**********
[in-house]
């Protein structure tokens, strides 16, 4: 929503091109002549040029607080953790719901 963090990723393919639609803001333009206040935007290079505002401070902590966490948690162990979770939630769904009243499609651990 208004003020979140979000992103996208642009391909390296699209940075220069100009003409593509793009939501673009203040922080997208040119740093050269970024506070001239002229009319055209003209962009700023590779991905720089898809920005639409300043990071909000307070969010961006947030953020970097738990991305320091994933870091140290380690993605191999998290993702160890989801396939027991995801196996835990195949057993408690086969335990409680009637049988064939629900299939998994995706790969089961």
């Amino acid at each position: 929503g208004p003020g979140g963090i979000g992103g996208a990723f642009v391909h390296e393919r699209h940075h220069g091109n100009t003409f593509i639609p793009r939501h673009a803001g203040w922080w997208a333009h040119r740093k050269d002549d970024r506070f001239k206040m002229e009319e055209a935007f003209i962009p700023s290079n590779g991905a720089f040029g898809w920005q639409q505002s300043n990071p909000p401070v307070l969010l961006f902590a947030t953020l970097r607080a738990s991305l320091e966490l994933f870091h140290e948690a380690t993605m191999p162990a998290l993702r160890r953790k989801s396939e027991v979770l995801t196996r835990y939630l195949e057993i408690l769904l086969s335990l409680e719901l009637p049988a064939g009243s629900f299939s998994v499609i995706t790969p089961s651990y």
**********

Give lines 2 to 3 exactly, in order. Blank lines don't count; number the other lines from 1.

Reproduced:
């Protein structure tokens, strides 16, 4: 929503091109002549040029607080953790719901 963090990723393919639609803001333009206040935007290079505002401070902590966490948690162990979770939630769904009243499609651990 208004003020979140979000992103996208642009391909390296699209940075220069100009003409593509793009939501673009203040922080997208040119740093050269970024506070001239002229009319055209003209962009700023590779991905720089898809920005639409300043990071909000307070969010961006947030953020970097738990991305320091994933870091140290380690993605191999998290993702160890989801396939027991995801196996835990195949057993408690086969335990409680009637049988064939629900299939998994995706790969089961």
């Amino acid at each position: 929503g208004p003020g979140g963090i979000g992103g996208a990723f642009v391909h390296e393919r699209h940075h220069g091109n100009t003409f593509i639609p793009r939501h673009a803001g203040w922080w997208a333009h040119r740093k050269d002549d970024r506070f001239k206040m002229e009319e055209a935007f003209i962009p700023s290079n590779g991905a720089f040029g898809w920005q639409q505002s300043n990071p909000p401070v307070l969010l961006f902590a947030t953020l970097r607080a738990s991305l320091e966490l994933f870091h140290e948690a380690t993605m191999p162990a998290l993702r160890r953790k989801s396939e027991v979770l995801t196996r835990y939630l195949e057993i408690l769904l086969s335990l409680e719901l009637p049988a064939g009243s629900f299939s998994v499609i995706t790969p089961s651990y």